Uruguay's Senate is expected to pass a law on Tuesday making the South American country the world's first to legalize the production and sale of marijuana under state control.
Congress' lower house already approved the pioneering bill, which is easily expected to pass the Senate because the ruling coalition controls both chambers.
It will authorize the production, distribution and sale of cannabis, allow individuals to grow their own on a small scale, and provide for clubs of consumers - all under state supervision and control.
The law is an initiative of President Jose Mujica, a 78-year-old former leftist guerrilla who acknowledges the approach is an experiment, says he personally hates pot and has never smoked it.
Ethan Nadelmann is executive director of the New York-based Drug Policy Alliance, a leading sponsor of drug policy reform. He told VOA Uruguay's move is "a truly historic moment."
"It's the first country in the world to move forward with legally regulating marijuana as opposed to persisting with the failed prohibitionist policies of the past. Washington and Colorado last year became the first two political jurisdictions in the world to vote to legalize marijuana," he said. "Uruguay now becomes the first nation-state to do so."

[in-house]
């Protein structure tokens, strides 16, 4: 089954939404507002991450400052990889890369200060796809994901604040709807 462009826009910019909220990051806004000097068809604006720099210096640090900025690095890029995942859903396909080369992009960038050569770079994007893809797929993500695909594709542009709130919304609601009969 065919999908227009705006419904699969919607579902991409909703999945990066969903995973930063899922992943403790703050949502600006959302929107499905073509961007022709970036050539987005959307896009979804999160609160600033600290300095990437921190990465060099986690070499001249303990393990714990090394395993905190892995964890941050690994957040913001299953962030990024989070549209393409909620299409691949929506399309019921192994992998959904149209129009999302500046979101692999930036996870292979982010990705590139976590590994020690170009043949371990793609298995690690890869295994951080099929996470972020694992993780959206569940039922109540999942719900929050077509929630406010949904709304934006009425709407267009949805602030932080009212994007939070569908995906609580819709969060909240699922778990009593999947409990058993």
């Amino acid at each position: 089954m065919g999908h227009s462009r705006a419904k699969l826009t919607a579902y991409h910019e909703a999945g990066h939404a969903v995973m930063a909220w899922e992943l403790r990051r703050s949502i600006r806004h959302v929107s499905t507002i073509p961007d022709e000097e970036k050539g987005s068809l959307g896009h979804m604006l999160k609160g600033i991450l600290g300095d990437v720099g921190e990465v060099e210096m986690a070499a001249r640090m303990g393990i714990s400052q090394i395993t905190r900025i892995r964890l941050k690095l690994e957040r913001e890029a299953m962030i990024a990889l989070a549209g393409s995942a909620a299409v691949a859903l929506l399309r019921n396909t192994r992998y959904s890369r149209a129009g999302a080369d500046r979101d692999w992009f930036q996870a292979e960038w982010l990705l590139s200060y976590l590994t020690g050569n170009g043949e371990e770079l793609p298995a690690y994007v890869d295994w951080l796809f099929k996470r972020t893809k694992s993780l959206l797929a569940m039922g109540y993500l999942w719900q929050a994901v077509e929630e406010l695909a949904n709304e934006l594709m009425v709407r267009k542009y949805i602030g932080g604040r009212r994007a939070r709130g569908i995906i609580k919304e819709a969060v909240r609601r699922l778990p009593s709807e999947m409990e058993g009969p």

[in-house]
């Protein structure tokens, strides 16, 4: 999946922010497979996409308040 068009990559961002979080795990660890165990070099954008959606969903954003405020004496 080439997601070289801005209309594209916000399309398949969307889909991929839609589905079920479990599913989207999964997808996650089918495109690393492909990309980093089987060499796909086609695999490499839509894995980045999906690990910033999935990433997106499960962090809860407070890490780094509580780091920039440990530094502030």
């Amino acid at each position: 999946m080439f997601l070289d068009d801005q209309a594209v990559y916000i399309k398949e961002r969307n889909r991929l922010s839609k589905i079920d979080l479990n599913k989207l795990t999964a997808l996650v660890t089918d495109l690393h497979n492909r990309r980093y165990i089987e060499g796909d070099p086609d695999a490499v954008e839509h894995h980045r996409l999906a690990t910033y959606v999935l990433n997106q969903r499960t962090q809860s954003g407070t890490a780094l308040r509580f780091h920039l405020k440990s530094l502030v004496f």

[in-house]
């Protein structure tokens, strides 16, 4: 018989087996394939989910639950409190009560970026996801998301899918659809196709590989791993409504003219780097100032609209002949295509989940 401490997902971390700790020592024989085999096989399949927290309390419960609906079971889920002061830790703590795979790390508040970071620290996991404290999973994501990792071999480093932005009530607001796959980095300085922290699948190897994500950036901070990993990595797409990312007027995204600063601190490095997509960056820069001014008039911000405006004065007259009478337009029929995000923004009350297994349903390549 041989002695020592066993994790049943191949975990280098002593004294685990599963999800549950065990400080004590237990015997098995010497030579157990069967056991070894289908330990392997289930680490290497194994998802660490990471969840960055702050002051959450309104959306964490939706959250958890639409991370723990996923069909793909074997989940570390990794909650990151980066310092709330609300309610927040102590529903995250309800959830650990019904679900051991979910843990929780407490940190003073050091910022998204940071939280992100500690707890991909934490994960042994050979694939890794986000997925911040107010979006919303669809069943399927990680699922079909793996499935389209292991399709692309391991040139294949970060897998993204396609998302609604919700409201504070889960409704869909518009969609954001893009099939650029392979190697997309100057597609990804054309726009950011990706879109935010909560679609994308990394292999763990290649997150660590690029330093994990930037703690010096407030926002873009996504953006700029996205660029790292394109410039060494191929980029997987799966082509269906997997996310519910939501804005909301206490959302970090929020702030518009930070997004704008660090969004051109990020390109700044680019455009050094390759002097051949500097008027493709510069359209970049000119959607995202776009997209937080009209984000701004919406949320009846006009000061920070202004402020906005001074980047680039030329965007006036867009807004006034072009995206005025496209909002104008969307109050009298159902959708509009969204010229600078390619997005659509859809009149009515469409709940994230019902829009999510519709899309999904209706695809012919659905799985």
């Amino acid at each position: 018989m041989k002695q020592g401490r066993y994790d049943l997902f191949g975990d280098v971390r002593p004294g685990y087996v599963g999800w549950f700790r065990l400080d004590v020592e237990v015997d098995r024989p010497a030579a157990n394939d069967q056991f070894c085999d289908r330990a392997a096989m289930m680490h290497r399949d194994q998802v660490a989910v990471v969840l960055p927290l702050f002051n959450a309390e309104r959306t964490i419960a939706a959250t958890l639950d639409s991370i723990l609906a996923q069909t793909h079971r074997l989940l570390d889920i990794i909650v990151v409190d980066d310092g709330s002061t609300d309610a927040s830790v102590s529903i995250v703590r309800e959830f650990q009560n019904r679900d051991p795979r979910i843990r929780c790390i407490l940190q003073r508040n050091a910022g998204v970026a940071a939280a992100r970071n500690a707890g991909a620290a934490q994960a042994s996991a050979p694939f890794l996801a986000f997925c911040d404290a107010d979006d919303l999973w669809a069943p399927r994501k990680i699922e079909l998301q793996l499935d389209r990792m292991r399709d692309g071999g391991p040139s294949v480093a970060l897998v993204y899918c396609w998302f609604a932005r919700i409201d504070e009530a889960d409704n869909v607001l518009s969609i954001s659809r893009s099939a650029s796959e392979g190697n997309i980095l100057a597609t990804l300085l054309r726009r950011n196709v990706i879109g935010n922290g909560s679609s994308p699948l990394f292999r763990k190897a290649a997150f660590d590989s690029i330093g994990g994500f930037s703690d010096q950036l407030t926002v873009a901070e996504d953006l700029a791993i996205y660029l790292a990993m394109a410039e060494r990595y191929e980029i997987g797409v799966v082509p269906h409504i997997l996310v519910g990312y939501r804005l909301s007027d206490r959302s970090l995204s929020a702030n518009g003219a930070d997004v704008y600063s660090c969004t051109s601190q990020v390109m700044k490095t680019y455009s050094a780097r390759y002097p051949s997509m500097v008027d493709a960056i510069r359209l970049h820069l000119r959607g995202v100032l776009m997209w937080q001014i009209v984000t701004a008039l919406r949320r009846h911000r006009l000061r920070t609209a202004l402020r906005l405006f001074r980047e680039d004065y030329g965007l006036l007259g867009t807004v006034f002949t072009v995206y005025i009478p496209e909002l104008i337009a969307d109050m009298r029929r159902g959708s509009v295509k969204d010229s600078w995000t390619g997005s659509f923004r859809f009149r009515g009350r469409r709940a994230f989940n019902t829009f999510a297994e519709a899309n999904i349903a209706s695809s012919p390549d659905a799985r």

Uruguay's attempt to undo drug trafficking is being followed closely in Latin America where the legalization of some narcotics is being increasingly seen by regional leaders as a possible way to end the violence spawned by the cocaine trade.
"What you see more broadly around Latin America is a growing discontent with the global war on drugs and with the aggressive U.S. posture," he said.
The use of marijuana is legal in Uruguay but cultivation and sale of the drug are not.
Other countries have decriminalized marijuana possession and the Netherlands allows its sale in coffee shops, but Uruguay will be the first nation to legalize the whole chain from growing the plant to buying and selling its leaves.
Several countries such as Canada, the Netherlands and Israel have legal programs for growing medical cannabis but do not allow cultivation of marijuana for recreational use.
Polls show two-thirds of Uruguayans oppose the plan, which faces fierce opposition from conservatives.
Critics say legalization will increase consumption and open the door to harder drugs, but Mujica said his government's goal is to combat organized crime and reduce drug use.
The bill gives authorities 120 days to set up a drug control board that will regulate cultivation standards, fix the price and monitor consumption limits, such as the 40 grams a month any adult will be able to buy from pharmacies.